KTXH (channel 20), branded on-air as My 20 Vision, is a television station in Houston, Texas, United States, airing programming from MyNetworkTV. It is owned and operated by Fox Television Stations alongside Fox outlet KRIV (channel 26). Both stations share studios on Southwest Freeway in Houston, while KTXH's transmitter is located near Missouri City, Texas.

ATSC 3.0 station
BrandingMy 20 Vision
OwnerFox Television Stations, LLC
First air date
November 7, 1982 (1982-11-07)
Former channel number(s)
Analog: 20 (UHF, 1982–2009)
  • Independent (1982–1995)
  • UPN (1995–2006)
Call sign meaning
Texas Houston
Technical information
Licensing authority
Facility ID51569
ERP421 kW
HAAT596 m (1,955 ft)
Transmitter coordinates29°33′45.1″N 95°30′35.8″W
Public license information

KTXH began broadcasting in November 1982 as Houston's third independent station. A month after going on air, its broadcast tower collapsed in a construction accident that killed five people. The station recovered and emerged as Houston's sports independent, beginning long associations with the Houston Astros and Houston Rockets that continued uninterrupted through the late 1990s and sporadically until the early 2010s. Not long after starting up, KTXH was sold twice in rapid succession for large amounts. However, when the independent station trade, advertising market, and regional economy cooled, it was sold again for less than half of its previous value. The Paramount Stations Group acquired KTXA and other stations in two parts between 1989 and 1991, bringing much-needed stability.

KTXH was one of several Paramount-owned stations to be charter outlets for the United Paramount Network (UPN) in 1995; in 2001, after UPN was acquired by CBS, Fox took possession of the station in a trade and merged its operations with KRIV in 2001. When UPN merged into The CW in 2006, bypassing all of Fox's UPN and independent stations in the process, the station became part of Fox's MyNetworkTV service. In 2021, the station became one of two ATSC 3.0 (NextGen TV) transmitters for the Houston area; its subchannels are now transmitted by other local stations on its behalf.


Construction, start-up, and tragedy

Interest in channel 20 in Houston began to emerge in 1976, as three groups filed applications for new television stations in light of the emerging technology of subscription television (STV). These were Channel 20 Houston, Inc., a group led by Robert S. Block of Milwaukee;[1] Channel 20, Inc., headed by Sidney Shlenker;[2] and CPI Subscription TV, subsidiary of cable television company Communications Properties, Inc.[3][4] CPI exited the running, and a settlement application between the Block and Shlenker consortia, Channel 20, Inc., was granted the construction permit on May 19, 1980.[5] It was the second joint settlement between Block and Shlenker for a Texas station; the Shlenker consortium, with Milt Grant as head of operations, had previously received the construction permit for KTXA in Fort Worth in March. That station began broadcasting in February 1981 as a hybrid operation, with commercial programming and ON TV, the STV service owned by Oak Industries. Oak was to own a majority stake in the local ON TV operation.[6] Channel 20's launch was delayed due to holdups in determining the local structure of the ON TV franchise and a dispute involving the mineral rights under the new Senior Road Tower, a 1,971-foot (601 m) mast in Fort Bend County that would be used to transmit KTXH and nine Houston FM radio stations.[7]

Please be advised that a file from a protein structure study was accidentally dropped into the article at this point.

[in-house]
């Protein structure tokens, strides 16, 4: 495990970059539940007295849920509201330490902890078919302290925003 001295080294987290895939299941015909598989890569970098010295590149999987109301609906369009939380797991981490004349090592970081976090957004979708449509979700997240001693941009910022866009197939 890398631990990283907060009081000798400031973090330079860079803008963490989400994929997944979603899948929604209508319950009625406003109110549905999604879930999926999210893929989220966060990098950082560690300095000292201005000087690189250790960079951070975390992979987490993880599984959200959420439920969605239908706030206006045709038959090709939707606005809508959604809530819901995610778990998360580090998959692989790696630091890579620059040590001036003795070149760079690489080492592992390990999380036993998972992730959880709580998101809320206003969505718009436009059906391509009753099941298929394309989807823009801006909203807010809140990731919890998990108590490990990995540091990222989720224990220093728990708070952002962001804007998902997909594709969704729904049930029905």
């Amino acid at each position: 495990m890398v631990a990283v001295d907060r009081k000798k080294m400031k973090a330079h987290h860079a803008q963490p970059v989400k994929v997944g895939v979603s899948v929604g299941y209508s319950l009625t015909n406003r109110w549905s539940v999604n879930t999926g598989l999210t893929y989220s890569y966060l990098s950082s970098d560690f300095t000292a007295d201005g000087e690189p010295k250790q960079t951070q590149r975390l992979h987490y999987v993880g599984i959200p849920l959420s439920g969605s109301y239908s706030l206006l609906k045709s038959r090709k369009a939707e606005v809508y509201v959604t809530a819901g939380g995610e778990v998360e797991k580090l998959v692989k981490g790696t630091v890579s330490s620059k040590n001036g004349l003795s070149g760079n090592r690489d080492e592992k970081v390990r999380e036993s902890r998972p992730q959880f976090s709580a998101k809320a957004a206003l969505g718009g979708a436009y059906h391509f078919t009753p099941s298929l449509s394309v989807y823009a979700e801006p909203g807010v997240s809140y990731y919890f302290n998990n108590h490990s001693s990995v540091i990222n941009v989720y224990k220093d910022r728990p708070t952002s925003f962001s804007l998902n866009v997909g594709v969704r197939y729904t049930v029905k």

KTXH began broadcasting on November 7, 1982, branding on-air as "20-Vision" and broadcasting from studios at 8950 Kirby Drive. By that time, though, Oak had frozen its plans into eventual cancellation, with Grant telling Ann Hodges of the Houston Chronicle that their operation had shut down completely.[8] This was to the benefit of KTXH's ad-supported commercial offerings, giving it prime time hours to program (particularly with sports) and making reticent cable systems more willing to put the new station on their lineups.[8] On opening night, the station showed the film The Deer Hunter, and five nights later, the station aired its first Houston Rockets basketball game; Shlenker was a 10 percent stakeholder in the NBA team.[8] The 30 games the Rockets were slated to telecast in 1982–83 marked a record for the club.[9] Shortly before signing on, the Houston Sports Association, owner of the Houston Astros baseball club, became a new 38-percent stockholder in KTXH, bringing with them television rights to the Astros.[10]

In the first month on air, Houston's third independent station claimed eight percent of the viewing audience in the Houston metro, immediately moving into a tie for the lead, with its program lineup organized into thematic blocks.[11]